In 2015, scholars Sukhadeo Thorat, Anuradha Banerjee, Vinod K Mishra and Firdaus Rizvi conducted a survey on access to the urban rental market on the basis of caste and religion, in five metropolitan cities in the National Capital Region. Of the 1,479 potential home-seekers comprising Hindus, dalits and Muslims surveyed, all dominant caste home-seekers received a positive response, the corresponding proportion fell to 59% for dalits and to 29% for Muslims. They concluded there was an urgent need for state intervention in the form of policies to ensure fair access to marginalised sections of dalits and Muslims to private rental markets in the metropolis.

They also called for legal safeguards in the form of the enactment of laws that could act as a deterrent against such discrimination, along with changes in private and public housing policies.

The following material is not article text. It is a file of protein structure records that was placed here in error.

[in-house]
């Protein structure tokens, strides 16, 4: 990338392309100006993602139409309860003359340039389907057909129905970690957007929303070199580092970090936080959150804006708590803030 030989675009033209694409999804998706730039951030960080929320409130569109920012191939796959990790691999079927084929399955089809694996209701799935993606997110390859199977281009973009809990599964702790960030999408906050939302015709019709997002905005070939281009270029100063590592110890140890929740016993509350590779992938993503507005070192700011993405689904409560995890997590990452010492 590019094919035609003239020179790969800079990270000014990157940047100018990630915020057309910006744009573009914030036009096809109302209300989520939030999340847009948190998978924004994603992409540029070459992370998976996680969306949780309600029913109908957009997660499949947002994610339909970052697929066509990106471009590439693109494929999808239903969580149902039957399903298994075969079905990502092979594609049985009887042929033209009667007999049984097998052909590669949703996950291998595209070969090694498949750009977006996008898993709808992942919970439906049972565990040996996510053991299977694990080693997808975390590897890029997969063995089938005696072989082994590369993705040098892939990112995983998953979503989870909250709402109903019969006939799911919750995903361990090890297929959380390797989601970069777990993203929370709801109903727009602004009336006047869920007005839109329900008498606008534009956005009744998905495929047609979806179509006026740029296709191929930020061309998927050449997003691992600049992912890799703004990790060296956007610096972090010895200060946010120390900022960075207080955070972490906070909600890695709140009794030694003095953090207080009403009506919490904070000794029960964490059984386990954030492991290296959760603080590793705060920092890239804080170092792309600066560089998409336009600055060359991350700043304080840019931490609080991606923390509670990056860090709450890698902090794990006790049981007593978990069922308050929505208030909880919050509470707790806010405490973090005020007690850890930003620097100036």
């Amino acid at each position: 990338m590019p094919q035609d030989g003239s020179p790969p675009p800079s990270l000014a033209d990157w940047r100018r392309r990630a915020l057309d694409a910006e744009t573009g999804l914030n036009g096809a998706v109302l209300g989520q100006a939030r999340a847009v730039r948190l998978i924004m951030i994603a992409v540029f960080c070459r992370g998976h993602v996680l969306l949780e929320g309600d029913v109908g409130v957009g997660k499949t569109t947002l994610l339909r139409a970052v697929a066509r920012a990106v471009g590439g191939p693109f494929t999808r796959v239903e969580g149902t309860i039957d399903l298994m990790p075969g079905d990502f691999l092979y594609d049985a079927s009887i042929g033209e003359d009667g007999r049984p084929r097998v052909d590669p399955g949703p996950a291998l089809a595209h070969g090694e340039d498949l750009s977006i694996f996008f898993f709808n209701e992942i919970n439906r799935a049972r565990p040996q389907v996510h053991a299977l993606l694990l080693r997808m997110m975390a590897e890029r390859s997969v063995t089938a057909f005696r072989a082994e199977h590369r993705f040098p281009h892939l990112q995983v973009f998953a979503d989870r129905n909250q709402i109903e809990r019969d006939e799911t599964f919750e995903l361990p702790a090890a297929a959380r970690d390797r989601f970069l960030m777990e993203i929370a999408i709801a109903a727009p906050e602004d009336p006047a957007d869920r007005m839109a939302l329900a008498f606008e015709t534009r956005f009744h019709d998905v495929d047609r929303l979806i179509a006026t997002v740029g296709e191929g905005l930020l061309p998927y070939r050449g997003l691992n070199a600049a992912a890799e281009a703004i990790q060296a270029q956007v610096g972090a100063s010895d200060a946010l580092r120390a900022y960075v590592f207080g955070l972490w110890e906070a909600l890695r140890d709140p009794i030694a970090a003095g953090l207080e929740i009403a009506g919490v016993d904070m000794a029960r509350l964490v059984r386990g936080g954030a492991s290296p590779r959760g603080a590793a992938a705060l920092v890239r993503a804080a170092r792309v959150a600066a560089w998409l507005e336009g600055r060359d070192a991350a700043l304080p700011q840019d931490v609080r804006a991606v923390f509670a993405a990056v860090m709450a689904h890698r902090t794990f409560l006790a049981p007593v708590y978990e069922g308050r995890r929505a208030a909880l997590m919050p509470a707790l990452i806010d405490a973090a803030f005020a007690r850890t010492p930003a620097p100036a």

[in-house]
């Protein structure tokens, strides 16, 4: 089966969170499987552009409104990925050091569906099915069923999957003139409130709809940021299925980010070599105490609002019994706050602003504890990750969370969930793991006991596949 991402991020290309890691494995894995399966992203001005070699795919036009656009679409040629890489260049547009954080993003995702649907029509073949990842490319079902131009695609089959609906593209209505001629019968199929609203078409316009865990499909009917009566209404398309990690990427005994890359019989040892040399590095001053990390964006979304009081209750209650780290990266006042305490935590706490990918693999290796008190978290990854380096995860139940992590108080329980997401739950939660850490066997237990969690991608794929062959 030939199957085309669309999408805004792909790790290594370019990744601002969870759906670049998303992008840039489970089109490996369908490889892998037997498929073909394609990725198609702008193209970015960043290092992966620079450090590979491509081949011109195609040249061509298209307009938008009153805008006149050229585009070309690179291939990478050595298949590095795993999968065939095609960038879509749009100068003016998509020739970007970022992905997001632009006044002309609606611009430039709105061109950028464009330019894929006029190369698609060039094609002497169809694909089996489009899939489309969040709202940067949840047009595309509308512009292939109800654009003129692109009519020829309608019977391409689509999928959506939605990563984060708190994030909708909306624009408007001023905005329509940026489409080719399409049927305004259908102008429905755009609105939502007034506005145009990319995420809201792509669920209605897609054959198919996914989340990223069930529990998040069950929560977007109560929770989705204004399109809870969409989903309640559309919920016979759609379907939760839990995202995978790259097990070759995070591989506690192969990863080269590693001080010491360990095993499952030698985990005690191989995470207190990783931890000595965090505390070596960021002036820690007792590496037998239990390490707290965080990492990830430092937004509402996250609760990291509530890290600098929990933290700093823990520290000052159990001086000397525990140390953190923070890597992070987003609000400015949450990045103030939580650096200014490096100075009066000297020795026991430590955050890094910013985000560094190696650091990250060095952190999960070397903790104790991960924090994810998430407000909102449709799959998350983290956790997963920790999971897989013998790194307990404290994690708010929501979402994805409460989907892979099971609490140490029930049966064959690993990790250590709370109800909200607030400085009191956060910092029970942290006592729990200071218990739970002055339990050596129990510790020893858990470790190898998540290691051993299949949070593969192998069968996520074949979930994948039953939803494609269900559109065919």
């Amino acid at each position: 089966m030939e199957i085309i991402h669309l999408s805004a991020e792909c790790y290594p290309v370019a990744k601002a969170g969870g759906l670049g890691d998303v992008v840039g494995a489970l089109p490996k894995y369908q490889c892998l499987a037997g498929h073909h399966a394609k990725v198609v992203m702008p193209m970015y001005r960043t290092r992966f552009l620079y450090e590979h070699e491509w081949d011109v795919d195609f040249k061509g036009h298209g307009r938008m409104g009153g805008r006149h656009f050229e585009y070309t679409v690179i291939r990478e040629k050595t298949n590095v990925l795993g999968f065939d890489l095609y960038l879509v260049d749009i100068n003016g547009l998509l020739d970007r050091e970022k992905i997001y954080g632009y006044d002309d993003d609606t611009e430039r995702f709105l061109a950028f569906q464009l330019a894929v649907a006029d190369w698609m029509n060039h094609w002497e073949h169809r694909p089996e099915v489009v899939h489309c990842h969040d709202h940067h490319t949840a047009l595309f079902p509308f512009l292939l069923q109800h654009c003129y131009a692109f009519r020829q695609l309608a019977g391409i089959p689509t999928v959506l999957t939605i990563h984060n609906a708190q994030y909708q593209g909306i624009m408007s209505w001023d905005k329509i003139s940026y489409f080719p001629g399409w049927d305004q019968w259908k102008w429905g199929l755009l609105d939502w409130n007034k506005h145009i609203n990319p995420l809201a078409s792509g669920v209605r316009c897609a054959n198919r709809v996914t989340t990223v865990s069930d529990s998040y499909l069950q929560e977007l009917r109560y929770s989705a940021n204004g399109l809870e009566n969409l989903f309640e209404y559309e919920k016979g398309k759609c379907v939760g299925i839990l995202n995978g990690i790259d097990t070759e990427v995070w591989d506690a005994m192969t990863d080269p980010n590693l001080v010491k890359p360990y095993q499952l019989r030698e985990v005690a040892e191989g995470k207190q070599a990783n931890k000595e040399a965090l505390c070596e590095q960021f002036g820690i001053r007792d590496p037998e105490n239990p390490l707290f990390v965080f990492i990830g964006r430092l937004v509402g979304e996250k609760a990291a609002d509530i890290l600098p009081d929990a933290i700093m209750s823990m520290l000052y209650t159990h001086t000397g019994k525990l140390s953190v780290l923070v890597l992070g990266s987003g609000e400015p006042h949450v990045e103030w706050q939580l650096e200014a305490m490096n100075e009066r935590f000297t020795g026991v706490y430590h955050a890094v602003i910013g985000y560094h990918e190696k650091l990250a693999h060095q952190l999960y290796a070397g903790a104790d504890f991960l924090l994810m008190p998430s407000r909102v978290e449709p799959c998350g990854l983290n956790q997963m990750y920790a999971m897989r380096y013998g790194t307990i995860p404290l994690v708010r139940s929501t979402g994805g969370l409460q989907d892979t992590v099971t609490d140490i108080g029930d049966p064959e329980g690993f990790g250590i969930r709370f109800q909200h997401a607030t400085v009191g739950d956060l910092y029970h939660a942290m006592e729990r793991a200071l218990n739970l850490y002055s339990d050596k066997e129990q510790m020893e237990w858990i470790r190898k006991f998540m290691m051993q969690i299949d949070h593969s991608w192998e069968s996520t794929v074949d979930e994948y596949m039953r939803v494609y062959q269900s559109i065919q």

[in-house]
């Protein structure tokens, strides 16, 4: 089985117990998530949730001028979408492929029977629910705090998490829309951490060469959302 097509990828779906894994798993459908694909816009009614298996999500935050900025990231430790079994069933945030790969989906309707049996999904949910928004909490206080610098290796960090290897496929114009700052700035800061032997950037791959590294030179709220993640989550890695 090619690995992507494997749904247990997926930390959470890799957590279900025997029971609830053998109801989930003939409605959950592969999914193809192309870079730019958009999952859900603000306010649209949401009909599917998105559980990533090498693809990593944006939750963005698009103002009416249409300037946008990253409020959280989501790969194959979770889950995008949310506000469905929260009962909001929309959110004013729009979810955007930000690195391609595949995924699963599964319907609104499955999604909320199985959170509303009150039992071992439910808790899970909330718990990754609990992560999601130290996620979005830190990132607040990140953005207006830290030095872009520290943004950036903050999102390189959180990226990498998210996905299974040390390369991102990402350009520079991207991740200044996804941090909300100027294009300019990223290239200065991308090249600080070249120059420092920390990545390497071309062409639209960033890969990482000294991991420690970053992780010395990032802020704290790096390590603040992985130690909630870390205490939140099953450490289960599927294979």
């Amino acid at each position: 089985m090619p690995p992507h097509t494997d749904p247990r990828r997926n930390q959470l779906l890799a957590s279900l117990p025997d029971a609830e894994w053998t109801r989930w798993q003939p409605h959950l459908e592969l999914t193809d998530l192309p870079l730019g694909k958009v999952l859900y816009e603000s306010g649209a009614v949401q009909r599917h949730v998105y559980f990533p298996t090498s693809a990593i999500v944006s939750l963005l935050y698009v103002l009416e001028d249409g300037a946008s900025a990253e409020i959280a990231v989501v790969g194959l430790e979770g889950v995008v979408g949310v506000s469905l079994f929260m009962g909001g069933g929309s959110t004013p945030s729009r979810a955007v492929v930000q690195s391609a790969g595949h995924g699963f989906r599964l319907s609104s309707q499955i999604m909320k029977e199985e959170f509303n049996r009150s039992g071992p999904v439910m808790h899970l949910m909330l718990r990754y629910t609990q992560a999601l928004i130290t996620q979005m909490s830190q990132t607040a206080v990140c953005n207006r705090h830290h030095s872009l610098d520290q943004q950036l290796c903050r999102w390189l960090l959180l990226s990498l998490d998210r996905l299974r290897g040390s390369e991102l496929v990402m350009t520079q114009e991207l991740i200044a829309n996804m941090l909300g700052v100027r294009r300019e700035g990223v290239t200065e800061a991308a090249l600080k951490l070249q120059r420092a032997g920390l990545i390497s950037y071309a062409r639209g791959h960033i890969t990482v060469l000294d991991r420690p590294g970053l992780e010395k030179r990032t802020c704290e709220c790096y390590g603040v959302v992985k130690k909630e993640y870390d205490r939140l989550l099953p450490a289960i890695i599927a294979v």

Previously, the Rent Control Act was the legislation in place to deal with landlord-tenant issues. In 2017, the Tamil Nadu Regulation of Rights and Responsibilities of Landlords and Tenants Act was introduced. But they don’t take into account caste and religion-based exclusions, say experts.

“Depriving someone a house on rent on such grounds — although unconstitutional — cannot be taken up legally,” says R Rajkumar, an advocate specialising in civil and property rights from Trichy.. “Because, an individual, housing society or resident welfare association (RWA) are private bodies free to choose who they want to rent their properties out to,” says Rajkumar.